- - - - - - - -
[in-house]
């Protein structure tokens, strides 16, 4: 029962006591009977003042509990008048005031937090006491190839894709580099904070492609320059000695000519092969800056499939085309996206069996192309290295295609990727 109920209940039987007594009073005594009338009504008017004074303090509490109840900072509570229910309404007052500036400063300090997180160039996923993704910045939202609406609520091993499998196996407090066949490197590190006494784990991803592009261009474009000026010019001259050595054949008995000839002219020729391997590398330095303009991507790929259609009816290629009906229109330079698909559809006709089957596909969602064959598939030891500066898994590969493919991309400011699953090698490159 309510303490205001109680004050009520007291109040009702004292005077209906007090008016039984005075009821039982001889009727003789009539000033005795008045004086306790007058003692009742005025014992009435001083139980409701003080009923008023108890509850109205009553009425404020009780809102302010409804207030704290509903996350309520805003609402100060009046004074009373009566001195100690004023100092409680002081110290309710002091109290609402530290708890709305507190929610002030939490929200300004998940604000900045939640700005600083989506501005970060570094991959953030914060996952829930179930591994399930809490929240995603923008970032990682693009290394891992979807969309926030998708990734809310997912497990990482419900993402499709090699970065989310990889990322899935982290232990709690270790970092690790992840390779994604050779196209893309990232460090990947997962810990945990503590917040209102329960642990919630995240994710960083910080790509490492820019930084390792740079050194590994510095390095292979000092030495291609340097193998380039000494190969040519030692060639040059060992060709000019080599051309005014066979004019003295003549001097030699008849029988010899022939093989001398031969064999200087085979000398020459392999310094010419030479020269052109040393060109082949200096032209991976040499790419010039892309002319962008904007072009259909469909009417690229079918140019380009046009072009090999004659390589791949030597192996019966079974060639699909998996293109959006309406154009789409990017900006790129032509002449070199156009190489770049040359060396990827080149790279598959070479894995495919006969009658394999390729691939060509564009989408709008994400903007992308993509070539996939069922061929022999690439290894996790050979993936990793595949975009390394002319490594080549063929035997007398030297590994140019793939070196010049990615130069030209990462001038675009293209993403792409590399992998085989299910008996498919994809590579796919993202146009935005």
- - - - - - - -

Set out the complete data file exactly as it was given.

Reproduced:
[in-house]
């Protein structure tokens, strides 16, 4: 029962006591009977003042509990008048005031937090006491190839894709580099904070492609320059000695000519092969800056499939085309996206069996192309290295295609990727 109920209940039987007594009073005594009338009504008017004074303090509490109840900072509570229910309404007052500036400063300090997180160039996923993704910045939202609406609520091993499998196996407090066949490197590190006494784990991803592009261009474009000026010019001259050595054949008995000839002219020729391997590398330095303009991507790929259609009816290629009906229109330079698909559809006709089957596909969602064959598939030891500066898994590969493919991309400011699953090698490159 309510303490205001109680004050009520007291109040009702004292005077209906007090008016039984005075009821039982001889009727003789009539000033005795008045004086306790007058003692009742005025014992009435001083139980409701003080009923008023108890509850109205009553009425404020009780809102302010409804207030704290509903996350309520805003609402100060009046004074009373009566001195100690004023100092409680002081110290309710002091109290609402530290708890709305507190929610002030939490929200300004998940604000900045939640700005600083989506501005970060570094991959953030914060996952829930179930591994399930809490929240995603923008970032990682693009290394891992979807969309926030998708990734809310997912497990990482419900993402499709090699970065989310990889990322899935982290232990709690270790970092690790992840390779994604050779196209893309990232460090990947997962810990945990503590917040209102329960642990919630995240994710960083910080790509490492820019930084390792740079050194590994510095390095292979000092030495291609340097193998380039000494190969040519030692060639040059060992060709000019080599051309005014066979004019003295003549001097030699008849029988010899022939093989001398031969064999200087085979000398020459392999310094010419030479020269052109040393060109082949200096032209991976040499790419010039892309002319962008904007072009259909469909009417690229079918140019380009046009072009090999004659390589791949030597192996019966079974060639699909998996293109959006309406154009789409990017900006790129032509002449070199156009190489770049040359060396990827080149790279598959070479894995495919006969009658394999390729691939060509564009989408709008994400903007992308993509070539996939069922061929022999690439290894996790050979993936990793595949975009390394002319490594080549063929035997007398030297590994140019793939070196010049990615130069030209990462001038675009293209993403792409590399992998085989299910008996498919994809590579796919993202146009935005």